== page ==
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Journal

Mercy without Justice

Mark Junkans

Few people would argue with the need to help those who can’t help themselves. You may have a “pull yourself up by the bootstraps” mentality or you may believe that not everyone has the same opportunities to be successful and should be supported through various means until they can support themselves. Regardless of your viewpoint, there is a difference in showing mercy to someone and working for justice.

As a follower of Jesus, I am compelled to show compassion to those who are suffering and hurting. It really doesn’t matter if their suffering comes from their own actions or from someone else’s. Jesus showed compassion to sinners even though they weren’t worthy to receive it. So many times, we look for someone who we feel is worthy of our help because it makes us feel better. We want to know their story and know that our aid went to someone who really deserved or needed it.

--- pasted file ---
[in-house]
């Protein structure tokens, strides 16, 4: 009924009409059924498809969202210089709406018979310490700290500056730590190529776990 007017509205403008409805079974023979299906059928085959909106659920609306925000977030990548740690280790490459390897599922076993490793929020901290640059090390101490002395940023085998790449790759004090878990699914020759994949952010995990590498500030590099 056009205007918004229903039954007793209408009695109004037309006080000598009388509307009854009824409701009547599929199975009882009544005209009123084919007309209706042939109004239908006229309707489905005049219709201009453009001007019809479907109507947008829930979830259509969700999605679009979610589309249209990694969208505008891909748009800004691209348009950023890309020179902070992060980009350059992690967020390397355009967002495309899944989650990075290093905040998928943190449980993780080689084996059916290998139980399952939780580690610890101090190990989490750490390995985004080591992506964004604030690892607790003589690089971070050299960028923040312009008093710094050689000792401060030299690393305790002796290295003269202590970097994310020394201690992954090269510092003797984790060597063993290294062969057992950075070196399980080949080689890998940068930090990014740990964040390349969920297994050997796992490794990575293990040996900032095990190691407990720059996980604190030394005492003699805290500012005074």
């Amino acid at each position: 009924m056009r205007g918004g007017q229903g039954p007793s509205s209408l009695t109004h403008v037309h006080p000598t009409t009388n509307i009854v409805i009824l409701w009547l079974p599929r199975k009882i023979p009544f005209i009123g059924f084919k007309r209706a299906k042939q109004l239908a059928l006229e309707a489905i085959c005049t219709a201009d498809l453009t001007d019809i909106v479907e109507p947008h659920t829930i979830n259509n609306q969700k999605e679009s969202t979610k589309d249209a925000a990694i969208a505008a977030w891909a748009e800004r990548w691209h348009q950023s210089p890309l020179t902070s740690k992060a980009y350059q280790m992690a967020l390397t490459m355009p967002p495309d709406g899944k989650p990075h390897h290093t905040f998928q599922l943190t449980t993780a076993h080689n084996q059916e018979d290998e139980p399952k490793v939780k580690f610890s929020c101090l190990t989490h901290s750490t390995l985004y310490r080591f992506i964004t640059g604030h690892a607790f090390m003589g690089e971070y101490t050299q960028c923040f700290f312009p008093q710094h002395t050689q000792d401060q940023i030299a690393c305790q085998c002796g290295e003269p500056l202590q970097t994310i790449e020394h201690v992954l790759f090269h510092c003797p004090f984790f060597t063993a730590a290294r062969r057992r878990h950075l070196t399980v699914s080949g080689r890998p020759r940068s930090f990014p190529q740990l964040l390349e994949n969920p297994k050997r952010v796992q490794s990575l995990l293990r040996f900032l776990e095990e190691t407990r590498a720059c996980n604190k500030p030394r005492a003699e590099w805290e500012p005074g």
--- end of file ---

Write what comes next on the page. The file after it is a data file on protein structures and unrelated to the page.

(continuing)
Micah 6:8 says that we should “do justice, love mercy and walk humbly before your God.” The issue of showing mercy without mentioning justice is a really sore spot for me. Basically, it’s like helping people out of a pit, and then leaving that pit open so that they falling into it again. There are reasons for poverty and suffering that go beyond one’s personal ambition or responsibility. There are social norms, laws and systems that make it nearly impossible for some to get out of their bad situation. In some communities, those forces working against the individual are so pervasive that when they take one step forward, they get knocked back three steps. Poverty, health, crime and low-quality education and lack of opportunity all add up to stack the deck against whole communities.

As people of faith, when we either fail to recognize these issues or refuse to address them, are we really showing mercy? It is uncomfortable when we begin to realize that the very social system that we benefit from actually harms others. What action are we supposed to take when our eyes are opened to this reality?

Doing justice is not only doing what is right, but also working to make things right. We can’t solve every problem and issue, but there are things collectively that we can do that will make a difference for the underprivileged in our society.

Mercy is good, but not enough. God also loves justice. Do we?